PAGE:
The things listed above account for about 5% of what this unique place offers.

Jen (my girlfriend) was very interested in the tunnels, but as I had badly twisted my ankle in a cave earlier in the day, I was taking it easy in a room filled with waterways and dinosaurs. As I’m wont to do, I checked Twitter to see what was going on in the world, and I saw a tweet that amazed me.  It was from Magician and magic designer Andrew Mayne, and though I don’t have a copy of the actual tweet, it went something like this:

“I just had a dream about a white pterodactyl. It was so real.”

This doesn’t seem like unusual dreamtime fare for a magician, but the amazing part was that directly above me, at the exact moment he tweeted  that short message was this:

@Andrewmayne umm, are you following me?

Andrew and I are friends, but we’re not super close friends and I doubt he even knew I was in St. Louis. I know of no webcams at City Museum, and even if he did know I was there, the place is large enough that his assumption that I’d be in the same room with, nevermind standing underneath, a life-sized pterodactyl of the unusual color “white” would be amazing in itself.

My best explanation is that this truly was a coincidence, and while I could point out the fact that Andrew has hundreds and hundreds of Twitter followers, and that the chances of any one of them finding some connection to one of his tweets is quite likely, the specificity of this particular coincidence is such that I felt it worthy of inclusion here.

By the way, if you’d like a great opportunity to see the City Museum, some of us are putting on a first-year conference there, called the College of Curiosity. It’s on May 26th, and will last ALL DAY. I promise you’ll leave having experienced things you’ve never imagined.

That is, unless you’re a sleeping magician.

[EDITOR: First off, this place sounds FANTASTIC. If I had any chance of being in town for that event, I’d definitely be there. Sounds like something you could visit over and over again and never run out of new things to see. As for the actual story, well… this one’s really hard to put clear thoughts behind. We can try to start listing out the number of people Jeff follows on Twitter, the average numbers of tweets across those people, and all sorts of other factors, but it falls apart when you start dealing with what people DREAM about. A pterodactyl? I can’t imagine people don’t regularly dream about the critters, but it’s still likely a pretty small number of people each night. And a white one at that? Far more specific. The timing of it being the night before Jeff went is pretty interesting, but then you realize if the dream ever occurs it will ALWAYS be the night before probably hundreds or thousands of people visit this museum. So then we have to come around to the fact that someone who specifically follows Andrew was at the museum the next day. Slimmer margin, although he does have nearly 4,000 followers. And finally the fact that Jeff happened to look at Twitter at that moment. Would it have counted if he had looked at it five minutes later, though? Probably. Saw the pterodactyl five minutes later? Just as likely. Then we can start adjusting to any of the other odd attractions in the place and things people dreamed about. With tweaks and modifications you can find that a lot of variations would have garnered the exact same reaction, raising the odds that SOMETHING would have gotten this amazing coincidence from SOMEONE. That someone happened to be our friend Jeff. And to him it was crazy. And it is to us, too. – Jarrett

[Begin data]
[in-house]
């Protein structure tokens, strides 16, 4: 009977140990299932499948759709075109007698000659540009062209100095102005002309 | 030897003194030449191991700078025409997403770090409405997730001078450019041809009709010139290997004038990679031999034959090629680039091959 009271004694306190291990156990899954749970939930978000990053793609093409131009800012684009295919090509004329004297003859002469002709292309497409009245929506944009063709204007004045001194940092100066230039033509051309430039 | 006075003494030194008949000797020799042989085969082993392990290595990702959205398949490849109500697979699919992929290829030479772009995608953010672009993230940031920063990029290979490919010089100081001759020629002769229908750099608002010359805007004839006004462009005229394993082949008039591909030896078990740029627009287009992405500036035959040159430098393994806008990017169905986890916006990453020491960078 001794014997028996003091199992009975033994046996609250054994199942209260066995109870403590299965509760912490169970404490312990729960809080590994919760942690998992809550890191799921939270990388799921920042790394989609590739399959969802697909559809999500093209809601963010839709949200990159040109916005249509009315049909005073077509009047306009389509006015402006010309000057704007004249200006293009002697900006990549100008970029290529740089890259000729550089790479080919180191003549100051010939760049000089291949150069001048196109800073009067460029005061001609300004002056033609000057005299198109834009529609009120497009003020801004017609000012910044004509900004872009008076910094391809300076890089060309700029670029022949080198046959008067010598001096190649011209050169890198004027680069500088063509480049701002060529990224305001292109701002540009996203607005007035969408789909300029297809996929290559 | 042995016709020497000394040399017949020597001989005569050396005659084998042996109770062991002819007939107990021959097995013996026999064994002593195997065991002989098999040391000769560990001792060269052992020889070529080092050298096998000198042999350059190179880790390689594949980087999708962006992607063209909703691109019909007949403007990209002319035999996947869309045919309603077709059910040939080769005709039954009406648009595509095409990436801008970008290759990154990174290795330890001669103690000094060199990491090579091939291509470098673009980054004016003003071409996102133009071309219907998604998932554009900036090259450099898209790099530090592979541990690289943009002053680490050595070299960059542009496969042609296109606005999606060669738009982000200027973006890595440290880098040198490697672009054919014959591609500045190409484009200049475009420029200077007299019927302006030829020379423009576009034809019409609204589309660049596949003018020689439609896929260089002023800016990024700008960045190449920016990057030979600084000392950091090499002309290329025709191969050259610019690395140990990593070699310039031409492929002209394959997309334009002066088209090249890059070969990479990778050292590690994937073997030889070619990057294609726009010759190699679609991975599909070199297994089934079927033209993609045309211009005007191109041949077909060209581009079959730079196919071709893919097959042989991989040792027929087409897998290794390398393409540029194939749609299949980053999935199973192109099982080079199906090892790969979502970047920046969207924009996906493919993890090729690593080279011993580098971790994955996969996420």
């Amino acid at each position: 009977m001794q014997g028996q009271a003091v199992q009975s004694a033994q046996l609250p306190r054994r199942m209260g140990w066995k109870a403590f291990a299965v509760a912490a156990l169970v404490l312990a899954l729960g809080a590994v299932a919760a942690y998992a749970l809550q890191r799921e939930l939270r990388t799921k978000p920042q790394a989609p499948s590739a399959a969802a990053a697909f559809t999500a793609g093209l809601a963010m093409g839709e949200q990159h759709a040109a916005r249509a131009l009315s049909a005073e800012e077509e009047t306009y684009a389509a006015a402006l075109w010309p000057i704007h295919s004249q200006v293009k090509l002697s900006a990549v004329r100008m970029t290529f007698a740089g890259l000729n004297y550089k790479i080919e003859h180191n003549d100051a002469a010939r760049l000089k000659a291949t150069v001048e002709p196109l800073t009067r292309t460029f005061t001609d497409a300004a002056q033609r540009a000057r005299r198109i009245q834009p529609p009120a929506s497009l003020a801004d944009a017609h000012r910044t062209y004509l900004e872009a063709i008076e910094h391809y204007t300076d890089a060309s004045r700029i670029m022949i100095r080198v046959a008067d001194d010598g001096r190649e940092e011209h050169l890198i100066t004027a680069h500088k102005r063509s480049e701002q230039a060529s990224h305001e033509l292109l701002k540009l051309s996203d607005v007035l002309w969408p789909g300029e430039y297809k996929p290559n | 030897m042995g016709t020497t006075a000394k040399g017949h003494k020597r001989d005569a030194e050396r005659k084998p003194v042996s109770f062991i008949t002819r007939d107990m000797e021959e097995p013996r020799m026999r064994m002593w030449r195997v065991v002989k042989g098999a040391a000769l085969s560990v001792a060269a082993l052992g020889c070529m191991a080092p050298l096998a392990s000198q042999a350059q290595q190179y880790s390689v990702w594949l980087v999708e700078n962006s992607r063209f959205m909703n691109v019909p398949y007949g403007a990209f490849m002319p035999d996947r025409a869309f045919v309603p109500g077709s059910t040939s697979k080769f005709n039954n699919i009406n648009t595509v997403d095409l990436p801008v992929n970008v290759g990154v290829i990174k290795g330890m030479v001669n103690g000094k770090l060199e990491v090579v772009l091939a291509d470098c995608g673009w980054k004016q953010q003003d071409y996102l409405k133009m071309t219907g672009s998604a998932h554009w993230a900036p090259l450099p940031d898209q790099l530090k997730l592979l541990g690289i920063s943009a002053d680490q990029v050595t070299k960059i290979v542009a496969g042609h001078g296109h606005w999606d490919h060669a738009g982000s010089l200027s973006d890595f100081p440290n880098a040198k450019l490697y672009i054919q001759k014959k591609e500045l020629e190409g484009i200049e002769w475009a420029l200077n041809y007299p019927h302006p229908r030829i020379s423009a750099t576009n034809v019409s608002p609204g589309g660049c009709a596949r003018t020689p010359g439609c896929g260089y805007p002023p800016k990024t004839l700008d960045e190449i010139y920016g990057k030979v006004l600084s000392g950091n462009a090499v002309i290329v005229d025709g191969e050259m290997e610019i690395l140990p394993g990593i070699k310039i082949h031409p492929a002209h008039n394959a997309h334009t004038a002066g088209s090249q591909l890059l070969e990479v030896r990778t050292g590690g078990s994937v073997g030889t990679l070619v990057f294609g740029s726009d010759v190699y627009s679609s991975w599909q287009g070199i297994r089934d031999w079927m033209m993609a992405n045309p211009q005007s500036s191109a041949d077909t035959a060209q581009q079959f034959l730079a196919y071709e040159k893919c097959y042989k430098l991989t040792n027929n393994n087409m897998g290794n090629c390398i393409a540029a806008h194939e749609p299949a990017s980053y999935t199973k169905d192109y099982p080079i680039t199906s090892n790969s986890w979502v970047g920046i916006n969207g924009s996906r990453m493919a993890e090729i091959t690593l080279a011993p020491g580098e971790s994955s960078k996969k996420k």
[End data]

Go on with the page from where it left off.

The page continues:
And we don’t mind at all promoting The College of Curiosity – in fact, curiosity is our favorite educational resource! – Wendy]